I can’t care for any of the characters in the pilot episode of Morning Wars (aka The Morning Show in the US), the ‘flagship’, and very expensive, piece of content being used to promote Apple’s new ‘TV +’ streaming service / portal / all-inclusive lifestyle product. The protagonist, Alex Levy, played by Jennifer Aniston in a heavily promoted ‘return to television’ for what is rumoured to be a jaw-droppingly gargantuan sum of money, is a host for the most successful morning show on American free-to-air television who has been making jaw-droppingly gargantuan sums of money for fifteen years in the position, and is now deeply upset that her show’s ratings may wobble because her co-host, Mitch, played by Steve Carell (to similar promotion) has been canned because he’s been sleeping with production assistants, make-up girls and sundry other young women who’ve dropped by the Morning Show set.
The pilot’s set-piece is Alex having to deliver the news of Mitch’s firing; it is, essentially, a dramatic recreation of the morning Savannah Guthrie announced Matt Lauer’s firing from the Today show on NBC on November 29th, 2019. Reading Ronan Farrow’s book Catch and Kill will provide a far more gripping take on that incident, and watching the actual video is frankly more – weirdly – gripping than Aniston’s portrayal. (Here it is: Matt Lauer Gets Canned)
So, in a show constructed around a man’s potential sexual assaults – including possible rapes – at his workplace, we’re examining the effect not on his victims but on his gazillionaire co-host and, most off-puttingly, himself, and, let’s face it, he’s not such a bad guy, at least in Carell’s hands. Meanwhile, a conservative Journalist With a Capital J is discovered screaming at a coal-mine protester in some hick part of the country, flown to the Morning Show set, and stands her ground against Alex, paving the way for her to become the new co-host (and All About Eve-style threat). She’s played by Reese Witherspoon, so there’s another angle, and another pile of millions effortlessly sluicing from Cupertino to Beverley Hills.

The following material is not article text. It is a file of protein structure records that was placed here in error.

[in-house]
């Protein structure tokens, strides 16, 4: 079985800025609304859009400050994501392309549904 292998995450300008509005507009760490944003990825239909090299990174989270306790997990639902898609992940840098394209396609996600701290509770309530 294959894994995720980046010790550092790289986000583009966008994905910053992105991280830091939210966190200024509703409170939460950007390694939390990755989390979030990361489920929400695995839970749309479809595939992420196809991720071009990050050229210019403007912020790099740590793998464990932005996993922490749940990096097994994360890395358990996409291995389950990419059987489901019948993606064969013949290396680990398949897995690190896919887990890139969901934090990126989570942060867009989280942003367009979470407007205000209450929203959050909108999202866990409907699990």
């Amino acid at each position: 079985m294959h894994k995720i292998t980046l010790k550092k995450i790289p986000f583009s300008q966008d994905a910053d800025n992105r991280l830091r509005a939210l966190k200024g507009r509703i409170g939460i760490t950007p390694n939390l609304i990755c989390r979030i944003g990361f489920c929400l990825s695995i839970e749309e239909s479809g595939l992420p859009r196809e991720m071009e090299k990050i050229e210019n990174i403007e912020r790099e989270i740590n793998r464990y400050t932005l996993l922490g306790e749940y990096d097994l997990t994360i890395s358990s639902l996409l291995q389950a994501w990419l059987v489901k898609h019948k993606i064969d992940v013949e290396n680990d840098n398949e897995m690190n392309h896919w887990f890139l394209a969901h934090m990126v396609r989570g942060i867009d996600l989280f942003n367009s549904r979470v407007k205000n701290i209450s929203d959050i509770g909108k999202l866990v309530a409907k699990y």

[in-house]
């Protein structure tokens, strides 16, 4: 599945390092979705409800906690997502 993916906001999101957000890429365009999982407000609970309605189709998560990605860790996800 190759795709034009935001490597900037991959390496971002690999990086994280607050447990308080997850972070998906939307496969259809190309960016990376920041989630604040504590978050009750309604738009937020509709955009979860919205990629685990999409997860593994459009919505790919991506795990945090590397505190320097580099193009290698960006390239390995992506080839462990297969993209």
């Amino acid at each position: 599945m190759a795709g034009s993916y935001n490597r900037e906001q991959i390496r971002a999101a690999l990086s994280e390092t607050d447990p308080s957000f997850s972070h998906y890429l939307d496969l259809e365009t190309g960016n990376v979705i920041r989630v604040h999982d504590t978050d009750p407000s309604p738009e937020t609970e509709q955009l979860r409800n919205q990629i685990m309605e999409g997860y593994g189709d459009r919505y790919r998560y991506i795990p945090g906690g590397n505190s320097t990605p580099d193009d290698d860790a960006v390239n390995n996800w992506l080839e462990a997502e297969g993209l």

HBO’s Succession has ludicrously wealthy characters based on real people, but their crimes aren’t white-washed, and there is satire and true, incisive skewering. The writing and direction on Morning Wars have no such bite, and the characters are less compelling – and, it looks like, less actually bad – than their real-life counterparts. This is TV about the 1% made by the 1% and produced by the ultimate 1% company, and it’s simply less interesting than the true story that it’s ripping off.